US Army Charges Sgt. Bowe Bergdahl, Former Taliban Captive In Risk Of Life Sentence

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IN PHOTO: U.S. Army Sergeant Bowe Berghdal is pictured in this undated handout photo provided by the U.S. Army and received by Reuters on May 31, 2014. Bergdahl, who had been held for nearly five years by Afghan militants, was handed over to U.S. Special Operations forces in Afghanistan on May 31, 2014 in a dramatic swap for five Taliban detainees who will be handed over from Guantanamo Bay prison to Qatar. REUTERS/U.S. Army/Handout via Reuters

Sgt. Bowe Bergdahl was charged on Wednesday with desertion and misbehaving before the enemy. Bergdahl spent five years in captivity under the Taliban-aligned Haqqani network in Afghanistan.

U.S. Army officials announced the charges at Fort Bragg, N.C. the 28-year-old was earlier handed a charge sheet. Bergdahl is going to face a preliminary Article 32 hearing. The U.S. Army took 10 months since Bergdahl’s release to decide if he should be charged. Gen. Mark A. Milley, the commanding general of U.S. Army Forces Command, authorised the charges against the U.S. soldier.

Bergdahl became a part of a major political controversy after he had been released in May 2014. The release was a part of a prisoner exchange. Five Taliban members at the Guantanamo Bay detention centre were released in exchange of the U.S. soldier.

According to critics, it was illegal for U.S. President Barack Obama to authorise the release of the Taliban detainees without discussing the issue with Congress. An independent review by the Government Accountability Office seconded the critics’ view.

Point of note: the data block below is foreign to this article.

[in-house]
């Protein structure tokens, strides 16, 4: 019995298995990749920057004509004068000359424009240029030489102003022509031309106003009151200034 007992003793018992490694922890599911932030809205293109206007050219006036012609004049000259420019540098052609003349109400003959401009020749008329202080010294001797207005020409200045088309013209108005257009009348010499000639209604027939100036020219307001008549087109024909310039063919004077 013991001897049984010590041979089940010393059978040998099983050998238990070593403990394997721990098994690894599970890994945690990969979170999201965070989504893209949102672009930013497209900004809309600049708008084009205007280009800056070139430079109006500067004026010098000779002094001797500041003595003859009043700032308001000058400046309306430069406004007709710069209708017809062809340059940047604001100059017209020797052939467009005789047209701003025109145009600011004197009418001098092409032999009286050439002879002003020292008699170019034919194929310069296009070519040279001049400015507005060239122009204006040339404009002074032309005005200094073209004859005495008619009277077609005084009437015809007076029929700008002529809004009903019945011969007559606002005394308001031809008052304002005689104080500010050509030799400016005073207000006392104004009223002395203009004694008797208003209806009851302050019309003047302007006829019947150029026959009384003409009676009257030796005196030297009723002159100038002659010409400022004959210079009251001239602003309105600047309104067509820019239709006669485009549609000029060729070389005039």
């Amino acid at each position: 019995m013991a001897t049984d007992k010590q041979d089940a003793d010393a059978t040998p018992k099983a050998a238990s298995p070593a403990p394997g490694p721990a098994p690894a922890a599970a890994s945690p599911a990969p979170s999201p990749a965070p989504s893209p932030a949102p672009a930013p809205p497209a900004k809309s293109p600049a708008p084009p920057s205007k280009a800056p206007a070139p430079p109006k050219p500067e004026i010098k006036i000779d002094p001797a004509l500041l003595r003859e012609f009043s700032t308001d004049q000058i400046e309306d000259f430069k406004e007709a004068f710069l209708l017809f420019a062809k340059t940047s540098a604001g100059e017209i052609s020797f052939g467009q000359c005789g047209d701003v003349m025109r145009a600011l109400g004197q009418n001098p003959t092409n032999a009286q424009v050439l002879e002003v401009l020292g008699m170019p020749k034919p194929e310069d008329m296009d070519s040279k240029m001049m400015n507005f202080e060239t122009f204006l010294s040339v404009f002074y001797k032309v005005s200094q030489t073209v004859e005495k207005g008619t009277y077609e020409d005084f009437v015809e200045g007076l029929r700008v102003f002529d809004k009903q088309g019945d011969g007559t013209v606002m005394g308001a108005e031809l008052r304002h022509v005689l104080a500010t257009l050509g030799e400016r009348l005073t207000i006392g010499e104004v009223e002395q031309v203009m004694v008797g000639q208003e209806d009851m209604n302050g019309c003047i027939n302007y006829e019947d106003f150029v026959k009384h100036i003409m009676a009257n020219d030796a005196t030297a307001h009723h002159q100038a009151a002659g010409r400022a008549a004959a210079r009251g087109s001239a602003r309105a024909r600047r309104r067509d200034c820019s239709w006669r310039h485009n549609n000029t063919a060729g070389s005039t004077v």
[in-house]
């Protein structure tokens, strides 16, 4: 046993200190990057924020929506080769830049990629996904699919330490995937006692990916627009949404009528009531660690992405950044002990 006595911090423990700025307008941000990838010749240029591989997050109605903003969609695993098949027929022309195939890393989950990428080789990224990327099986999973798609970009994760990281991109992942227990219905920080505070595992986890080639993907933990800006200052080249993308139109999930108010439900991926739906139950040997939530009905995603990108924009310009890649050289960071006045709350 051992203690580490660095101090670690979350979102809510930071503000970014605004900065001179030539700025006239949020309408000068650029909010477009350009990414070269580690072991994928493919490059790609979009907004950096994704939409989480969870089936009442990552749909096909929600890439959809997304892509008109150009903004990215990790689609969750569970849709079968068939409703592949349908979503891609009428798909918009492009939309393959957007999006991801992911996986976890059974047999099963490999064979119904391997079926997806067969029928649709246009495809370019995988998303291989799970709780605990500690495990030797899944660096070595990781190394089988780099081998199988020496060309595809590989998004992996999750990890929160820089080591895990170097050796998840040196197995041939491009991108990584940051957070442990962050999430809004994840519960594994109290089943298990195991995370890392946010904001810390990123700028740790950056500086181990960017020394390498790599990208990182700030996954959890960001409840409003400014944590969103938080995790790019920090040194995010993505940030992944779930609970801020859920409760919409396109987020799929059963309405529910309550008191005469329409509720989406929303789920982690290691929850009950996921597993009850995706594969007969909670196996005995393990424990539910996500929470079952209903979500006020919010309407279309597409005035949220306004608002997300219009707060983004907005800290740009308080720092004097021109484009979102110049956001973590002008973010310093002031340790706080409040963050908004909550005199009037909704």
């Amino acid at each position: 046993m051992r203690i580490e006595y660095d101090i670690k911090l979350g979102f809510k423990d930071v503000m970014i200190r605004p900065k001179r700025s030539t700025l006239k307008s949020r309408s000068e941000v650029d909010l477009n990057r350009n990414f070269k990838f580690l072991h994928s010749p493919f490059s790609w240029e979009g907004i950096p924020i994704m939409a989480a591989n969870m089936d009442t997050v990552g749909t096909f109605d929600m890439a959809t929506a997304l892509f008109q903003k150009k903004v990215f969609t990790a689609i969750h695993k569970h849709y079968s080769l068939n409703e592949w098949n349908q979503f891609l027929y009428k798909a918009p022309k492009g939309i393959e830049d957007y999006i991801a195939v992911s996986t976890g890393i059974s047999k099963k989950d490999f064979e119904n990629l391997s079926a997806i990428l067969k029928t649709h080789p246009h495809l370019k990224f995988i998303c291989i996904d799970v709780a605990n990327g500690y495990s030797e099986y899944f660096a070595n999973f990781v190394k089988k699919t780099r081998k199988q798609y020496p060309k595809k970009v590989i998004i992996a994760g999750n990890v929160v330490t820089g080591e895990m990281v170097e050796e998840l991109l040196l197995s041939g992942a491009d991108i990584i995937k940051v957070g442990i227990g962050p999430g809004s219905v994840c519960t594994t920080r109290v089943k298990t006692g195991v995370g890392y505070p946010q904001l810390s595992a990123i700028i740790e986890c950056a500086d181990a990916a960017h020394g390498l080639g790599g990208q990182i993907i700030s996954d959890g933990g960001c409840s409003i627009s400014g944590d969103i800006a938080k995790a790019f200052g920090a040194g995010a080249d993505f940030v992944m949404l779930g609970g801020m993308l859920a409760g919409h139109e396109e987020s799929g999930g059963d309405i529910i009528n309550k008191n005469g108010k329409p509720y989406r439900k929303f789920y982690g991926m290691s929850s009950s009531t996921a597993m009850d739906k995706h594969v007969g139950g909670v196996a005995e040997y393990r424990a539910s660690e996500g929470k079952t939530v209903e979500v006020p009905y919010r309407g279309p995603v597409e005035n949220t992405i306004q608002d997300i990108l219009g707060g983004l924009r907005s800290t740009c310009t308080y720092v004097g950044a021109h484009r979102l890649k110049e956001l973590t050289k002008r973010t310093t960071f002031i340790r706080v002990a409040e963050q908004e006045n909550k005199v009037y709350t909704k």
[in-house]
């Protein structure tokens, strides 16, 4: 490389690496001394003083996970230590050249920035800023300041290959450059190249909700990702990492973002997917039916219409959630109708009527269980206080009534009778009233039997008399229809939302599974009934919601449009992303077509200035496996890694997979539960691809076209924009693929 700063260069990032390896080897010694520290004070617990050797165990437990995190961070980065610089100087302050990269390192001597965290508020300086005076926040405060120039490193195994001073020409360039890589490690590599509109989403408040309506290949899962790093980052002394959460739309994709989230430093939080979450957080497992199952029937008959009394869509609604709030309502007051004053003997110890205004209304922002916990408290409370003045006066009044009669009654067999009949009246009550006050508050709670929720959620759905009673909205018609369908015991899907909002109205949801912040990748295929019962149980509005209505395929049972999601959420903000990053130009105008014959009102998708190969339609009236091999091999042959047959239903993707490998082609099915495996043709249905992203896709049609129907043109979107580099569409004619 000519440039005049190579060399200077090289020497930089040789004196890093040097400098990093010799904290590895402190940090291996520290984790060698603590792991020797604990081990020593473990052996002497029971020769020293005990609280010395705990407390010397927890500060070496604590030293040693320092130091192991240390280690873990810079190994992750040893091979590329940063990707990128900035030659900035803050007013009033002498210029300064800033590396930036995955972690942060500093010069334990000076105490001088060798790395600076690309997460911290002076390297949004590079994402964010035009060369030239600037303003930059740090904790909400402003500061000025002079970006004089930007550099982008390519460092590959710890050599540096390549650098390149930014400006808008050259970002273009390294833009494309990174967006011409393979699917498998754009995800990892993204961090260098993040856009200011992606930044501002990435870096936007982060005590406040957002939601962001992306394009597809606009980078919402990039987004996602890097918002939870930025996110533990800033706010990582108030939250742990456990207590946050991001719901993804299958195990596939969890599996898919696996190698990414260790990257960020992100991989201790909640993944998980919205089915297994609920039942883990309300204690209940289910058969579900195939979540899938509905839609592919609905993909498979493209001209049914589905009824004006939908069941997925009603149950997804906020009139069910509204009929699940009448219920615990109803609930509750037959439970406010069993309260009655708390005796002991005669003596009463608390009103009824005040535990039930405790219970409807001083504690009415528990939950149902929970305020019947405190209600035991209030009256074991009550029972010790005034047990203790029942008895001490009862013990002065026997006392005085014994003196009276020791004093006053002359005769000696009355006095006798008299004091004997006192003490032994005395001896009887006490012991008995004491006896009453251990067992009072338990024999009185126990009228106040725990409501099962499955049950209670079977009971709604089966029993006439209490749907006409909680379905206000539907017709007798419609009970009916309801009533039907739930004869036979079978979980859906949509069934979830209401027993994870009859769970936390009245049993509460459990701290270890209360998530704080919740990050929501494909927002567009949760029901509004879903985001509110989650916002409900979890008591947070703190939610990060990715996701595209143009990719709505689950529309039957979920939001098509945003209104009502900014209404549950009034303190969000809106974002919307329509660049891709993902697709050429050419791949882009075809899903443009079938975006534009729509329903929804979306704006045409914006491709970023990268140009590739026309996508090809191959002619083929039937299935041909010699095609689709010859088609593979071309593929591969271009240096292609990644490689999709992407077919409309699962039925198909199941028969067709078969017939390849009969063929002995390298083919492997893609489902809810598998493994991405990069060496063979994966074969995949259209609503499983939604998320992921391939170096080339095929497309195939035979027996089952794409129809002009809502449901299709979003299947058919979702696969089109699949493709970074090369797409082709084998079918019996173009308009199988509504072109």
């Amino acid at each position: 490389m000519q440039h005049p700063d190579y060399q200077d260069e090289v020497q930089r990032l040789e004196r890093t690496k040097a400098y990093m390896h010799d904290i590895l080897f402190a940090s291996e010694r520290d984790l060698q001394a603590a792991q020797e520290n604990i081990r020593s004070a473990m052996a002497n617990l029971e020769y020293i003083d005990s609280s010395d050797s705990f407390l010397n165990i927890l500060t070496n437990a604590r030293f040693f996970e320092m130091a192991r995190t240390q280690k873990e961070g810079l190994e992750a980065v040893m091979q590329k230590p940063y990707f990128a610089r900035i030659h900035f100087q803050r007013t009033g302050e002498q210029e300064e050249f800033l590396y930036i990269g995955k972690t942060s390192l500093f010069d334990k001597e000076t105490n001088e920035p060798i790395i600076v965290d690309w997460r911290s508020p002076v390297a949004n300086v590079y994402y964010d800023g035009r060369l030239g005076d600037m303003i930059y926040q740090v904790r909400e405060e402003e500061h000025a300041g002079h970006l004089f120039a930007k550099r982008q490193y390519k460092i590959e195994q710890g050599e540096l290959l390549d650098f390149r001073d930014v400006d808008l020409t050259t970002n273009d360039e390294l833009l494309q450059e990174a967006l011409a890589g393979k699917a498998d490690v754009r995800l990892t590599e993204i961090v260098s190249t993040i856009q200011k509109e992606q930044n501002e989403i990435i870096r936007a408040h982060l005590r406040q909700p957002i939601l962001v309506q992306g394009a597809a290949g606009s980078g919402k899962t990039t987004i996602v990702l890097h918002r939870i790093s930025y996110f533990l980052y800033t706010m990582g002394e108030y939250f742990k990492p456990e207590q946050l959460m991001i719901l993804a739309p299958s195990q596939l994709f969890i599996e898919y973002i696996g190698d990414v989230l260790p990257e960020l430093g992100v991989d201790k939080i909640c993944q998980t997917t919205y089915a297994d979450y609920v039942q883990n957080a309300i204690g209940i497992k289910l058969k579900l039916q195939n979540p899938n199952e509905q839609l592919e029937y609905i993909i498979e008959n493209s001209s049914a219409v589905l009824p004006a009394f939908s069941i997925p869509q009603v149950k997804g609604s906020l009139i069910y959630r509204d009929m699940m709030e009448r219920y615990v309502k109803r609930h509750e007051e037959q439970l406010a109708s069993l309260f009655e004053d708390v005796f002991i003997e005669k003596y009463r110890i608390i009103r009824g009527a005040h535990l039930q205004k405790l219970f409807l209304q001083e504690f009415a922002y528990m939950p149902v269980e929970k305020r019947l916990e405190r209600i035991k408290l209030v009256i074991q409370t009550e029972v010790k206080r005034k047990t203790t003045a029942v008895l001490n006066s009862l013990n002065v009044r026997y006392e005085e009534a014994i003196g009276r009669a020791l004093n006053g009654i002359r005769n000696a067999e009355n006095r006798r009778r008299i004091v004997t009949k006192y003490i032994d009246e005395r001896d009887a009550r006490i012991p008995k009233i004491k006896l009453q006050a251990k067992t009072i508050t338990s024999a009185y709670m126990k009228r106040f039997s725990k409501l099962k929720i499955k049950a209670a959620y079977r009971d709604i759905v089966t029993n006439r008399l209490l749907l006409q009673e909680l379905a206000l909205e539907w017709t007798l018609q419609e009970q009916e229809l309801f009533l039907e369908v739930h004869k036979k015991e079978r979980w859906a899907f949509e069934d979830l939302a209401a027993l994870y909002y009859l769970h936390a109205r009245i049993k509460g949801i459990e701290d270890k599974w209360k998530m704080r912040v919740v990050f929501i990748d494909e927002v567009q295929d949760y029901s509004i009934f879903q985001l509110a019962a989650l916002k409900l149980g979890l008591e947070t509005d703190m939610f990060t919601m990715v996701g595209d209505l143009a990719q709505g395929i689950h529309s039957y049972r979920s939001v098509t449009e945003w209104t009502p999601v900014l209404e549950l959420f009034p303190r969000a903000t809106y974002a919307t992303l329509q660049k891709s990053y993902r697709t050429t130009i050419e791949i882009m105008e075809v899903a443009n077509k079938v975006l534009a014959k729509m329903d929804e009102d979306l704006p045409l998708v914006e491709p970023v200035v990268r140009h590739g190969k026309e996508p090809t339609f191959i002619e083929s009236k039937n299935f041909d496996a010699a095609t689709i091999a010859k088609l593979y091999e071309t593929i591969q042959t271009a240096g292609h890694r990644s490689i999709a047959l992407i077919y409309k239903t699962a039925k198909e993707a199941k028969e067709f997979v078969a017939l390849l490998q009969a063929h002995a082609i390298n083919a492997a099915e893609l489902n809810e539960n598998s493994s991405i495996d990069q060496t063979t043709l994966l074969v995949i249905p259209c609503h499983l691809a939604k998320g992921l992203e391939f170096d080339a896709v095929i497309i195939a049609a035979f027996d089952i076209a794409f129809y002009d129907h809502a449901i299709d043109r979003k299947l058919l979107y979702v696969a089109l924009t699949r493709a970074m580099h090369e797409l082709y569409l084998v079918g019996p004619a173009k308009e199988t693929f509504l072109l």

Bergdahl’s defence team alleged that it had not yet been given access to the contents of an Army investigation launched in 2014. The investigation was launched to look into Bergdahl’s disappearance in 2009. “We ask that all Americans continue to withhold judgment until the facts of the case emerge,” Bergdahl’s lawyers said in a statement, “We also ask that government officials refrain from leaking information or engaging in other conduct that endangers our client’s right to a fair trial.”

While the Army said in a statement that the misbehaviour charge may pose a potential life sentence, legal analysts argued that Bergdahl was likely to reach an agreement to get a lighter punishment. Bergdahl’s co-soldiers claimed that the U.S. soldier had abandoned his pose in Afghanistan. According to them, the search for the disappeared soldier put other troops at risk. The search for Bergdahl diverted resources from other units as well, they said.

Bergdahl's former platoon mate Cody Full believes that the Army did the right thing by charging him. "You sign your name to serve your country," the 26-year-old said, "No matter what you're supposed to fill that oath."

Contact the writer: s.mukhopadhyay@ibtimes.com.au

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